An old friend recently asked for advice on a project to find an attractive name for the neighborhood that is the heart of his hometown. This got us to thinking about names in the urban landscape. Do these reflect similar thinking to the brand names we develop at Lexicon for products, companies, and services? For answers we focused on some transit and shuttle services in our region.
The San Francisco Bay Area’s rapid transit system, BART, was a natural choice, standing as it does for Bay Area Rapid Transit. However utilitarian, though, it is anything but prosaic. In fact, it may be the most attractive name for a rapid transit system in the U.S. Like MTA (Los Angeles and New York), MBTA (Boston), CTA (Boston), and RTD (Denver), BART is an acronym. Yet of these, it’s the only one pronounced as a word rather than as a set of letters. This is also true of MARTA (Atlanta), but BART has the advantage of being just one syllable long, and brevity is a great way to symbolize the rapid in rapid transit – even if that promise isn’t carried out 100% of the time.
BART’s brevity also gives it a one-syllable advantage over the cute name for San Francisco’s Municipal Transportation System, the Muni. Like Rapid (Cleveland), BART is already an English word – but the word BART works better than Rapid not just because it’s shorter but also because it’s a familiar first name. This adds a human element to the wheels that move people around the region.
How convenient, too, that the sounds of BART express the system’s mission so effectively, as shown by our studies of sound symbolism at Lexicon. The a literally exudes power – it’s the most powerful sounding vowel of English, simply because it’s pronounced with the mouth wide open. The b at the beginning ranks high in Lexicon’s studies for boldness and comfort; the r is also high in comfort, and the crisp final t correlates with speed and efficiency. As a result of all these linguistic properties, BART’s name achieves what many names try for without seeming the least bit contrived.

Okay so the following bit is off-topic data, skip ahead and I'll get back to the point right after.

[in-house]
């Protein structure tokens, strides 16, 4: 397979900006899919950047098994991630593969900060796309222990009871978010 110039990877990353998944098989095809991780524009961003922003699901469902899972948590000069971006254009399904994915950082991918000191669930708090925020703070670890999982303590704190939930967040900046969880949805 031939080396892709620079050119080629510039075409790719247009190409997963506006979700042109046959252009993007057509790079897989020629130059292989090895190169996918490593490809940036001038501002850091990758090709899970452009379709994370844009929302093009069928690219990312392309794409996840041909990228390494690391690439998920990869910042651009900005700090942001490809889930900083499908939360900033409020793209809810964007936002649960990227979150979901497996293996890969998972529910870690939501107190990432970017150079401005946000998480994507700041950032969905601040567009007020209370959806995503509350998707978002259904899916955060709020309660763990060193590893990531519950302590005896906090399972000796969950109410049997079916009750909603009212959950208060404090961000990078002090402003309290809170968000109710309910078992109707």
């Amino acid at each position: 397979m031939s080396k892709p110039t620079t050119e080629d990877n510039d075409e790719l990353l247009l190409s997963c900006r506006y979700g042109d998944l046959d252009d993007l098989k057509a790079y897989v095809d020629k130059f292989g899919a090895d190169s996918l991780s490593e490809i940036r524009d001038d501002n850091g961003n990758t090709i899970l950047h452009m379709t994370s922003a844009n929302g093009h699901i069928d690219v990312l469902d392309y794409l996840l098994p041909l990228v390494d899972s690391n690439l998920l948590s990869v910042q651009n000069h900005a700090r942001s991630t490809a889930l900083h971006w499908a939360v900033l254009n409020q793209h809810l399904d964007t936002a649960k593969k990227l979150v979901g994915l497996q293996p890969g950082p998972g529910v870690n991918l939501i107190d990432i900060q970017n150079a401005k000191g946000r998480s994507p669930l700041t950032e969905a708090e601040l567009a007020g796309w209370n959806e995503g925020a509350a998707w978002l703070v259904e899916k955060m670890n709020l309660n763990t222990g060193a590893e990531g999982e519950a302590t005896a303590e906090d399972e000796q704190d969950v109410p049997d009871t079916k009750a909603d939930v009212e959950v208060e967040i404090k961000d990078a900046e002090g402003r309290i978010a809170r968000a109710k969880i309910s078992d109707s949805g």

The tiny town of Emeryville, directly across the bay from San Francisco, has for many years operated a free shuttle that circles the town. The shuttle’s name: Emery Go Round. Its playfulness offsets the dullness of its routine and the blandness of the vans, the same type of lumbering, lunging wagons that take airport passengers to rental car agencies. Related to this is the vans’ color scheme: white with lively blue and yellow trim, a cheery addition to Emeryville’s mostly dreary streets.
Occupying a different position on the cleverness spectrum is the shuttle that connected the UC Berkeley campus to the nearest BART station in the 1970’s, the Humphrey Go-Bart. The play on the name of the actor was overly cute, on the one hand, and puzzling on the other, since there was no apparent connection between the service and either Bogart the actor or the name Humphrey. The name didn’t last long. It was phased out after a challenge from the Bogart estate and replaced by the lackluster Bear Transit.
Stanford University’s shuttle, which began to operate a shuttle around the same time as UC Berkeley, carries the name Marguerite. The name seems odd at first but the explanation – it is named after the favorite horse of Jane Stanford, one of the university’s founders – connects with the past, when the university campus was the Stanford family’s “farm.” The French origin of the name Marguerite adds a touch of class – not to say overt elitism. How clever, too, to use the name of a horse to conjure nimbleness in a shuttle bus.
BART, Emery Go Round, and Marguerite reflect wildly different naming strategies, yet all add to the scenery of the Bay Area in a way that good architecture does. Mindless names, like cookie-cutter buildings, merely clutter the landscape. The same goes for brands. Bland, generic names like Easy-Pro and Reddi-Swift huddle in the shadows of creative, evocative names such as Dasani, Febreze, and Scion. Brands which instead strike a blow against the ordinary for our popular culture.